Provide Permanent Protection to the Charlestown Moraine Preserve

The following letter appeared in local newspapers and is shared with us here by the author Ruth Platner

Yellow Warbler - Frances Topping
This Yellow Warbler’s home needs a conservation easement

Granting a conservation easement over undeveloped land is very much like hiring a security firm to protect your home. The security firm doesn’t live in your home, or stop your use, but they do keep others from harming your property.

Municipally owned conservation and recreation properties in Charlestown are protected by easements or similar arrangements. DEM or the Nature Conservancy hold easements on School House Pond Preserve, South Farm, and the Richard Trails property. The National Parks Service restricts the types of activities allowed at the town’s Ninigret Park.

The town council is now giving voters the opportunity to provide permanent protection to the Charlestown Moraine Preserve with an easement on June 1st at a town referendum.

How have easements worked to protect and allow use of Charlestown’s other conservation and recreation land?

In 2010, a previous Town Council proposed placing three 400-foot tall wind turbines in Ninigret Park on the border of the National Wildlife Refuge. The proposal was stopped by the National Park Service who wrote, “This project is not a recreational use for the property, and therefore is prohibited.” Without the National Park Service to enforce the Park’s restriction to conservation and recreation, Town Councils would be free to broadly interpret what “recreation” is. Perhaps a casino could be built in Ninigret as recreation. The National Park Service has allowed most uses that have been proposed in Ninigret. But when town council proposals have been outside of real recreation, the National Park Service oversight has been invaluable.

Photo by Frances Topping
Riding Horses at South Farm Preserve

DEM holds a conservation easement on the town’s South Farm Preserve on Old Coach Road. The original management plan and easement did not allow buildings on the land. After the easement was in place the Charlestown Conservation Commission requested that they be able to rebuild the sheep barn on that property. DEM revised the easement to allow the building because it was consistent with the purpose of preserving the land, which is to protect the natural resources and farming history of the parcel. In 2006 a town commission suggested using part of South Farm for housing, but DEM’s easement protects the land from housing developments.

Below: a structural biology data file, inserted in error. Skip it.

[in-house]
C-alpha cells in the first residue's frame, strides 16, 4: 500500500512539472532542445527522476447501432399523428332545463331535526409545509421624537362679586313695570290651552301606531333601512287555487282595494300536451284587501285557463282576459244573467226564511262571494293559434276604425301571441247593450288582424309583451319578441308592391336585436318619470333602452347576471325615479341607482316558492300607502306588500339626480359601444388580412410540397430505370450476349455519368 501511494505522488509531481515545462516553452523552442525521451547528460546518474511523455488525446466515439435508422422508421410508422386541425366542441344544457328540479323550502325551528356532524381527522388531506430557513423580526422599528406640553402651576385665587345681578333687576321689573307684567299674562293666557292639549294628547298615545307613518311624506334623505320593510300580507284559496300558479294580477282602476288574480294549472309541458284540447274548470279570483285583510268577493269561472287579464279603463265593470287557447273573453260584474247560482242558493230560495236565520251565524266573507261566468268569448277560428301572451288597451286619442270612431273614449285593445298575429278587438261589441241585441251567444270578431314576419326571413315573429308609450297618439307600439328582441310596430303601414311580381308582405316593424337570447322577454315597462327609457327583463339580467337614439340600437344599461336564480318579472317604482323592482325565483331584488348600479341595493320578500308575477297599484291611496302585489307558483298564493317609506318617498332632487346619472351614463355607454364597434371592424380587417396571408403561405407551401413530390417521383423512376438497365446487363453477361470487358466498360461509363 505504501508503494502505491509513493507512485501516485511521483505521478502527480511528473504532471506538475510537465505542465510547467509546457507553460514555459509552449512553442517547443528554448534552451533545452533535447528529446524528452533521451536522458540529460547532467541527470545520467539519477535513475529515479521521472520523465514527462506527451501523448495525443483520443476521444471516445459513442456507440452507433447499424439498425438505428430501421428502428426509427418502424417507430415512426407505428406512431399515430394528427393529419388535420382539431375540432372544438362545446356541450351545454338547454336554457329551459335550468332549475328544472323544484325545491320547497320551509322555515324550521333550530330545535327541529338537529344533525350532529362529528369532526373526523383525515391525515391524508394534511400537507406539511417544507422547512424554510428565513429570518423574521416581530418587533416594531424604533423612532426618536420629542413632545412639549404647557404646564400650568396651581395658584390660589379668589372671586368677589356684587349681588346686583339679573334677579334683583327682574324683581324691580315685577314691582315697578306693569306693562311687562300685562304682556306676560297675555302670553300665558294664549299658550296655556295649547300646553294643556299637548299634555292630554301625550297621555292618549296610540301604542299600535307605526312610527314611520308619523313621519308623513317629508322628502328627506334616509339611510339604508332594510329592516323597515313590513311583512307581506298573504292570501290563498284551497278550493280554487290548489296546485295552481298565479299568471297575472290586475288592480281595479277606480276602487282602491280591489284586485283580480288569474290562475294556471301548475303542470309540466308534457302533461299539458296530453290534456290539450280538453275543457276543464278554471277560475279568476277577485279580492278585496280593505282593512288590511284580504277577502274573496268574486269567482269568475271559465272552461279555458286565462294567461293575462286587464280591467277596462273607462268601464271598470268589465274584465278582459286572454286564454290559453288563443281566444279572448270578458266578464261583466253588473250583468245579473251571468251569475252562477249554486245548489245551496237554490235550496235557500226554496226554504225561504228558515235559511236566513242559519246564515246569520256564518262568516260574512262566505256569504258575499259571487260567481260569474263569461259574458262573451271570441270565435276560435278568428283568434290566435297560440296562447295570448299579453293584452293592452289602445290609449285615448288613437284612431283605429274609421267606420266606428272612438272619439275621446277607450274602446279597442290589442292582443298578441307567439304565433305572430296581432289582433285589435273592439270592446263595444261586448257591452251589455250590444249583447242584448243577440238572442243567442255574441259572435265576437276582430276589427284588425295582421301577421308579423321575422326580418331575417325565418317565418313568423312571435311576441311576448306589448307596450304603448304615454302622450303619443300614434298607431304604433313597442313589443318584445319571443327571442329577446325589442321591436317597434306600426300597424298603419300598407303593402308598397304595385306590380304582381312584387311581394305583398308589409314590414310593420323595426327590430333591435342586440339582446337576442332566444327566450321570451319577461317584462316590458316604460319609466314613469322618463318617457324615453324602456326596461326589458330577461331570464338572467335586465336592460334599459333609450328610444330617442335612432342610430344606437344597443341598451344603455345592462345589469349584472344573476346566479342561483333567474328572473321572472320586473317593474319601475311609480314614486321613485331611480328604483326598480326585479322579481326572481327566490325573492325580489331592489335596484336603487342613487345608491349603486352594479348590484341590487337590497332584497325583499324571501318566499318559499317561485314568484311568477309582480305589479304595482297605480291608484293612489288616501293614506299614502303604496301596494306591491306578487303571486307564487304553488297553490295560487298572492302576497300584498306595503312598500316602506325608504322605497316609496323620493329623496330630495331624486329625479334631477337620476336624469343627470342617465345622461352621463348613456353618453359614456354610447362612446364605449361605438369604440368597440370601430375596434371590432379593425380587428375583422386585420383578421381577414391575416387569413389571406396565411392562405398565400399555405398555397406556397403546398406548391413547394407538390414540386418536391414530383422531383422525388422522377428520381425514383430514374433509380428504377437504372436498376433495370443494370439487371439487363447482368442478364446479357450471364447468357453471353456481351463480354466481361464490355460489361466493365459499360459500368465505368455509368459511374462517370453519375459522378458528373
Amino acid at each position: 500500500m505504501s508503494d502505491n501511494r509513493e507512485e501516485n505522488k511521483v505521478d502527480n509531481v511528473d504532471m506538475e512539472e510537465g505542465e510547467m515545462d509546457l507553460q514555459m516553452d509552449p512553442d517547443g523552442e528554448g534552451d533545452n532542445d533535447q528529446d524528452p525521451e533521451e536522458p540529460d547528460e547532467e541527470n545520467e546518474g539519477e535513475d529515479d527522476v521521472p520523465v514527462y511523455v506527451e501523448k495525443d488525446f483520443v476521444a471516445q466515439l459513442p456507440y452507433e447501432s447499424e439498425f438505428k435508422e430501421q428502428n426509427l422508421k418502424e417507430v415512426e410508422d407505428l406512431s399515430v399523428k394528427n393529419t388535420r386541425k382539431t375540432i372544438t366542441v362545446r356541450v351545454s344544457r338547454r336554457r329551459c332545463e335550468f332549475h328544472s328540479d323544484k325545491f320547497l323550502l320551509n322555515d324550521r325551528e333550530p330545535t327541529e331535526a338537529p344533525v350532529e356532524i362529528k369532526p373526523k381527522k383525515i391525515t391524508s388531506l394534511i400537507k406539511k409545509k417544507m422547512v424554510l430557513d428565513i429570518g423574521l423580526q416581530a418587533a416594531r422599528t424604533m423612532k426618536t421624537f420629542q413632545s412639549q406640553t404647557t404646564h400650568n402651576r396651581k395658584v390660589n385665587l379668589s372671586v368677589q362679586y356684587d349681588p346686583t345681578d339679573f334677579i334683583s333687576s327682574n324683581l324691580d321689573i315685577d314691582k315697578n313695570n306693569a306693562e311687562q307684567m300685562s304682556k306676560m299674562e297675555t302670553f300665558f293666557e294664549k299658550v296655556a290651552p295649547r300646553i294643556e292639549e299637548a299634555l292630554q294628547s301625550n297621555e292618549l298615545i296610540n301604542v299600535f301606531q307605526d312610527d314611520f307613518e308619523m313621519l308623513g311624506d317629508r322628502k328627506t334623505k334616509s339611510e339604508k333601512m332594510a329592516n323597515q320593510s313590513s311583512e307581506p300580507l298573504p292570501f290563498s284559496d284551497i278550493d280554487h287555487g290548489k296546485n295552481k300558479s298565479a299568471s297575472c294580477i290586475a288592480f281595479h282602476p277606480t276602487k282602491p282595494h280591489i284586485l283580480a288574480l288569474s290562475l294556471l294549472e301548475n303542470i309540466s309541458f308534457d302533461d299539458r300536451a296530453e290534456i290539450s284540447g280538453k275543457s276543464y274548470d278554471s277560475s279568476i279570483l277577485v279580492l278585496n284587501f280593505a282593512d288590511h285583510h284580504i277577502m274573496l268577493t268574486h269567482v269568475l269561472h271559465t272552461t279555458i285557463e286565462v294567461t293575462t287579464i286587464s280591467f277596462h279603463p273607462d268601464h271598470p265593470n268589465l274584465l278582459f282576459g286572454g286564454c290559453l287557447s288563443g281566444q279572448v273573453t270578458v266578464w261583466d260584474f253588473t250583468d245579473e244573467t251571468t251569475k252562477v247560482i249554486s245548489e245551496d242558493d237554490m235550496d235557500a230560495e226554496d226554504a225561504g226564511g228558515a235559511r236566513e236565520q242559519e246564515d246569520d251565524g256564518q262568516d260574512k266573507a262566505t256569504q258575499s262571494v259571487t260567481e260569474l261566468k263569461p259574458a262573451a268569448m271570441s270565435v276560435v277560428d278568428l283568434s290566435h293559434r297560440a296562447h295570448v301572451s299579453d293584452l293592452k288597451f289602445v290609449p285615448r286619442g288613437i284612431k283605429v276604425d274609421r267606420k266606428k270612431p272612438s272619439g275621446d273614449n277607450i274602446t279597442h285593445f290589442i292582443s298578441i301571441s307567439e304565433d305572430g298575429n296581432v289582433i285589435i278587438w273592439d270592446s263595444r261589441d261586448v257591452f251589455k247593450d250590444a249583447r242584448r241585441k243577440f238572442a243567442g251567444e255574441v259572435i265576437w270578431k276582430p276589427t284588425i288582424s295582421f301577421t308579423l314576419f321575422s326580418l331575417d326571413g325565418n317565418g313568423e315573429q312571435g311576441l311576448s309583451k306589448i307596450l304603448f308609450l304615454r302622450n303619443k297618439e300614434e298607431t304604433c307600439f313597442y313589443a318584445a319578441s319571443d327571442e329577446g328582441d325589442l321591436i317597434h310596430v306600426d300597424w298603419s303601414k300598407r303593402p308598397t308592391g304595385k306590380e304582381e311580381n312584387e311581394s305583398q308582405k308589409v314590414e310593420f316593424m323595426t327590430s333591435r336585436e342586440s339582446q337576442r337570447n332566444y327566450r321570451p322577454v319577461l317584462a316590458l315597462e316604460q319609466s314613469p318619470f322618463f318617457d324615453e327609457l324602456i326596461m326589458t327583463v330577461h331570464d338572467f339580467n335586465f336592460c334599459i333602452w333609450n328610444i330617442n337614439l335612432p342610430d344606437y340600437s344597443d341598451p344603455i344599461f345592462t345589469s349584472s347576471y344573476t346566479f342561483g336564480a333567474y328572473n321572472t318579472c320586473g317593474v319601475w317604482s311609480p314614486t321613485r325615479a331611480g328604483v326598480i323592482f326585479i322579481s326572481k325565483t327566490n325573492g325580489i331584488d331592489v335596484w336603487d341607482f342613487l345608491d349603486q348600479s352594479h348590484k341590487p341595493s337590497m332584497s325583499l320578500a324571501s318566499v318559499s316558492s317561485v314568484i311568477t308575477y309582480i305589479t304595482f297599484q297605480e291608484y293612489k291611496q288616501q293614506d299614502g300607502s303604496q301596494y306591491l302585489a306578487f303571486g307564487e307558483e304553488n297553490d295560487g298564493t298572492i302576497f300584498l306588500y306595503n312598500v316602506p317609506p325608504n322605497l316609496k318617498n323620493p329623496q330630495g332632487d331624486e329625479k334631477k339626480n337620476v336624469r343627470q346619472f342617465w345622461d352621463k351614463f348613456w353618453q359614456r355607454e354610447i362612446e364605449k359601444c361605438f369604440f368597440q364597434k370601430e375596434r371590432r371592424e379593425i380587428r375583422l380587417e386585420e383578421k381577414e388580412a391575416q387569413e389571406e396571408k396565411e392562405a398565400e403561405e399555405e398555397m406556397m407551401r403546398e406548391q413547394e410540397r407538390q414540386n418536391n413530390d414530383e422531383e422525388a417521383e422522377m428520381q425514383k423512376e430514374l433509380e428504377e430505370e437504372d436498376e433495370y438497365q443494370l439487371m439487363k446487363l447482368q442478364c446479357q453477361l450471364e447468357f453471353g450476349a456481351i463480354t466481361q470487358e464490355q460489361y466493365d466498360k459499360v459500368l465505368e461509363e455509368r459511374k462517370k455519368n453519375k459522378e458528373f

In the 1990s the Town Council was not protecting the citizens’ right to access School House Pond Preserve, one of Charlestown’s most beautiful properties. Because DEM held an easement to the property, citizens were able to pressure the town to make sure the property was open to the public.

School House Pond Preserve
School House Pond Preserve

Many who argue against placing an easement on land will say that the use of Open Space/Recreation Bond funds for the purchase is enough to enforce the limitation of uses to conservation and recreation. But enforce by whom? Without a conservation easement, citizens would have to hire an attorney and take the town to court.

There is nothing wrong with future town councils proposing bond referenda for uses other than open space such as schools, housing, or other construction and using those funds to acquire land for those purposes. It is wrong to use the popular open space bonds to acquire land for projects that are not open space or recreation and that voters have rejected or won’t support. But past Town Councils have shown that the only thing that stops conversion of open space lands to other uses is a conservation easement held by an organization such as DEM, a land trust, or The Nature Conservancy.

I urge Charlestown voters to vote “YES” on both question 1 and 2 on the June 1st ballot to continue to acquire and protect open space in Charlestown.

Ruth Platner

Ruth is the current Chair of the Charlestown Planning Commission and has been involved in land use issues in Charlestown for over 20 years.